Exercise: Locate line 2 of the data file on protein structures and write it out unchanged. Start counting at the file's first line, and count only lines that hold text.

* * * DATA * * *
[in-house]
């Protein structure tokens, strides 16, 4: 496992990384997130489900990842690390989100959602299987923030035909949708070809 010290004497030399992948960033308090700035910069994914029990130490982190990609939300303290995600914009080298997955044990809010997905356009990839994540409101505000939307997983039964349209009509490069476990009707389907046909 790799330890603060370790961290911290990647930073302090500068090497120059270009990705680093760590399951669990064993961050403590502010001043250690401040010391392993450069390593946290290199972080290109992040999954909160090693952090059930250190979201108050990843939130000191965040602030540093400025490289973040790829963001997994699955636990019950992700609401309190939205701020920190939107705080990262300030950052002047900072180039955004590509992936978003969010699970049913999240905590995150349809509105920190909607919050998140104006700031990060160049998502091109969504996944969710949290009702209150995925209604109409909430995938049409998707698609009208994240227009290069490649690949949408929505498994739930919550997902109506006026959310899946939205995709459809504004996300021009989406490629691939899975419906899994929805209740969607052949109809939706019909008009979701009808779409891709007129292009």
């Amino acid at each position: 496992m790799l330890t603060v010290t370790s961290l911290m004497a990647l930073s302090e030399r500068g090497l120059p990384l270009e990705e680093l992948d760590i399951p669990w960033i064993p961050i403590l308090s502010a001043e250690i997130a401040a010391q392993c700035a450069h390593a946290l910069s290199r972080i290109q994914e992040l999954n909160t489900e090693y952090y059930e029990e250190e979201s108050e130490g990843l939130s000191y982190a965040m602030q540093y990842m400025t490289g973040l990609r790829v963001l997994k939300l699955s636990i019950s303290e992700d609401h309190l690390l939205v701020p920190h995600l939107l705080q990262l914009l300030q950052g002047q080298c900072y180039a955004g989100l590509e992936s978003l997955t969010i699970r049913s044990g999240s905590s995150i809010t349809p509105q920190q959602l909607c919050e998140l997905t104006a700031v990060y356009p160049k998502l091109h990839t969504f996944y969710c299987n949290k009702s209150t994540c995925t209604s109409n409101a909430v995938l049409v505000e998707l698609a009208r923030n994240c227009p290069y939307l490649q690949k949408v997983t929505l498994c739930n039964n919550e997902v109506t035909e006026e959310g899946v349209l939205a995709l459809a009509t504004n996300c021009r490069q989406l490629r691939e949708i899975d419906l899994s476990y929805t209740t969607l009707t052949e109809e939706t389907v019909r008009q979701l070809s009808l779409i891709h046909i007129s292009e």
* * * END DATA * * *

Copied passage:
């Protein structure tokens, strides 16, 4: 496992990384997130489900990842690390989100959602299987923030035909949708070809 010290004497030399992948960033308090700035910069994914029990130490982190990609939300303290995600914009080298997955044990809010997905356009990839994540409101505000939307997983039964349209009509490069476990009707389907046909 790799330890603060370790961290911290990647930073302090500068090497120059270009990705680093760590399951669990064993961050403590502010001043250690401040010391392993450069390593946290290199972080290109992040999954909160090693952090059930250190979201108050990843939130000191965040602030540093400025490289973040790829963001997994699955636990019950992700609401309190939205701020920190939107705080990262300030950052002047900072180039955004590509992936978003969010699970049913999240905590995150349809509105920190909607919050998140104006700031990060160049998502091109969504996944969710949290009702209150995925209604109409909430995938049409998707698609009208994240227009290069490649690949949408929505498994739930919550997902109506006026959310899946939205995709459809504004996300021009989406490629691939899975419906899994929805209740969607052949109809939706019909008009979701009808779409891709007129292009």